|St. Therese in July 1896. (Photo credit: Wikipedia).|
A short time after Therese’s first communion, her sister Marie told her, “I think God will spare you from having to suffer.” The irony is that Therese had already suffered more than some people do in a lifetime. Throughout her life people discounted her suffering. And even today some people see Therese as a saccharine saint, simple-minded, sentimental, a saint for little girls. They are ignorant of her suffering and reject her as irrelevant.
When Therese was two months old, she almost died of enteritis. Her mother Zelie–probably already suffering from breast cancer–could not nurse her. A wet-nurse saved Therese’s life. Therese had to live five miles away from her family for thirteen months. She became attached to her nurse, whom she then had to leave behind.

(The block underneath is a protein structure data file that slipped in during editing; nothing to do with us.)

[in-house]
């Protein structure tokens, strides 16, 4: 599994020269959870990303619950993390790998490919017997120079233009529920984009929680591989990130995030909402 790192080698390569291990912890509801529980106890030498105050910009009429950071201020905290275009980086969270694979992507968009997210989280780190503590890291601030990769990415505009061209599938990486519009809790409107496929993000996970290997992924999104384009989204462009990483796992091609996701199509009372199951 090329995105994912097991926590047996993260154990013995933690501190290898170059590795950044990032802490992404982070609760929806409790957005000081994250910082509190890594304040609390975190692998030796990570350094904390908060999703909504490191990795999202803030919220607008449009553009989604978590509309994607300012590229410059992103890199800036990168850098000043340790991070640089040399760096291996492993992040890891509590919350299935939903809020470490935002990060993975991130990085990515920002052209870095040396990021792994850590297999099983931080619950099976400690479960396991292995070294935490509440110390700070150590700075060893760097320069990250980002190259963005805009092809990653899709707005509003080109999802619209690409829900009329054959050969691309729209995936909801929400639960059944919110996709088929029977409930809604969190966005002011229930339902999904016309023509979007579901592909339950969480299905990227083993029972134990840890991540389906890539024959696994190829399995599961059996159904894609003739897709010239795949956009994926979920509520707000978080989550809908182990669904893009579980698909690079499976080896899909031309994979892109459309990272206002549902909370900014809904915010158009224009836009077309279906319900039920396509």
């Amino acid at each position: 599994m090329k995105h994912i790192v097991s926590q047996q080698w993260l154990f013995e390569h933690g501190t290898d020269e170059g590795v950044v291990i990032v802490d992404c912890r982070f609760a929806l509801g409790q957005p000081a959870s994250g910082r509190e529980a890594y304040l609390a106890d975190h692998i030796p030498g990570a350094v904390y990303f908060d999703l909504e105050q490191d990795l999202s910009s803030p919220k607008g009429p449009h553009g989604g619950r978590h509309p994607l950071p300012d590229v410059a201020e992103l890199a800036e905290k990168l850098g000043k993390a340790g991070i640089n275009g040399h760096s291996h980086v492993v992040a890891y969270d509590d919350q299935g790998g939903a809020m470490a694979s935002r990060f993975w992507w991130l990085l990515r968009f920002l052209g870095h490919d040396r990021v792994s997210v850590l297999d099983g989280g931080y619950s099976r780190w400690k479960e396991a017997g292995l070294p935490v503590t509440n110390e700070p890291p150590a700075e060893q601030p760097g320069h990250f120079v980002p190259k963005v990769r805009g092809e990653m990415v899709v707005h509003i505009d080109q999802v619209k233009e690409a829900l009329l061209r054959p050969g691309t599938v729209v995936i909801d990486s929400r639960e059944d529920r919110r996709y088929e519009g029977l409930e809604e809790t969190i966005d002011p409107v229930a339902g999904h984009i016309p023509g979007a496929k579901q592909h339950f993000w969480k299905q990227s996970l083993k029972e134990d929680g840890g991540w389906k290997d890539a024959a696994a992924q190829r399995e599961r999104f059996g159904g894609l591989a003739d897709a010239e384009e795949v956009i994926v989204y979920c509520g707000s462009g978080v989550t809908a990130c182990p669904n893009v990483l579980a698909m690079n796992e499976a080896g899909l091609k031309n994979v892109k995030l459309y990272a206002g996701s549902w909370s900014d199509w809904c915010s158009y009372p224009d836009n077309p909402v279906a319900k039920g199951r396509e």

Zelie Martin died when Therese was 4. Therese hid her great sorrow from her father and sisters. But when Pauline, the sister who became her substitute mother, entered the Carmelite monastery, Therese’s grief overwhelmed her. She became so ill, she once again barely survived. A smile from the Virgin Mary cured her.
Only four years later, her godmother Marie, who had cared for her since Pauline left, joined Pauline in Carmel.
We could count these as five instances of losing her mother.
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